As I have been reading through “The Brothers Karamazov” I have been wrestling with the topic of suffering. Now the topic of suffering is immense and the questions pile up very quickly the more one examines all the different angles of suffering.
I am going to do a series of blogposts on suffering starting with the why.
Going to the beginning we see in creation that God made everything very good and in harmony with himself. In our rebellion against him we fractured that relationship with God and humanity was broken, along with the world we live in. The Christian must go back to the fall to understand what there is suffering. That at the fall humans chose to rebel against their Creator for the idol of self-deity.
Along with that rebellion all of nature also fell out of accord with its maker. Romans tells us that all of creation yearns for the time of redemption when God will restore the natural world to its rightful and perfect state. Just like us, creation is in need of being made whole.
Therefore suffering finds its origins in humanity willfully sinning against God and leaving us broken.
And as the old saying goes; hurt people hurt people. All of us are broken and with our free will continue to hurt others as we have been hurt as well. Suffering comes from our sinful hearts, from a nature that is still in rebellion to God and choosing to surpress the truth in our evilness.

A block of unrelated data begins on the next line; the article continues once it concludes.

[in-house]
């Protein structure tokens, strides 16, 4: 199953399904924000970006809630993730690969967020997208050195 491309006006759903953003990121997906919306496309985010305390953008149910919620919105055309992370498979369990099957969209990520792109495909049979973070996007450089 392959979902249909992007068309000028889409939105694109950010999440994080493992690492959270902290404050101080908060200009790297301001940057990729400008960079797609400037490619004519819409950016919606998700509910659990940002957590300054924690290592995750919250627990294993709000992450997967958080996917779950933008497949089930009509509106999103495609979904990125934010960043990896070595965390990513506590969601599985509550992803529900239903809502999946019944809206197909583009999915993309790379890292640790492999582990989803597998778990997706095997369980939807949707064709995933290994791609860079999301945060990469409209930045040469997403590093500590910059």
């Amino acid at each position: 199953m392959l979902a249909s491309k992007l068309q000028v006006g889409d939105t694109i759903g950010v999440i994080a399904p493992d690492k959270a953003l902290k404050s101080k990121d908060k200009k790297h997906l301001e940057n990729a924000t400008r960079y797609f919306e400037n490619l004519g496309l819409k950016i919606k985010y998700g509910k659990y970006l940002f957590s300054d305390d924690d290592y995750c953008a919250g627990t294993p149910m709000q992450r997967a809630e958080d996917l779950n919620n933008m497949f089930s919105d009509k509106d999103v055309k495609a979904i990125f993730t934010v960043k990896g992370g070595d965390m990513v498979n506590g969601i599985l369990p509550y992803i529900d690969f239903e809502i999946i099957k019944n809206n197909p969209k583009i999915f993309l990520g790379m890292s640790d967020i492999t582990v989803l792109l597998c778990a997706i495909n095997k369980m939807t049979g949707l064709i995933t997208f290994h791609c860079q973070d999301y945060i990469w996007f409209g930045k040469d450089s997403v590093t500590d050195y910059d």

This is what makes it ironic when humans query why God allows suffering, for if he were to eliminate it, it would be the end of us. Evil which causes suffering is not “out there” or a karmic force of some kind, rather it is the nature of our hearts. For God to do away with it would result in the death of all of us.
This is why the Christian God is one of unimaginable mercy and kindness. He is slow to anger and quick to love. He patiently waits for us to turn to Jesus and be given a new heart and nature, and the grace for our evil we do not deserve. For rather than choosing to stamp all evil which results in suffering, God has chosen to offer redemption to us sinners with wickedness finding its fount in our fallen nature.
May you dwell in the grace and mercy of God that he has chosen not to eradicate evil instantaneously, and that our suffering is rooted not in God’s apathy toward our pain, but instead in his willingness to offer us new life through the blood of Christ.
Filed under: theology |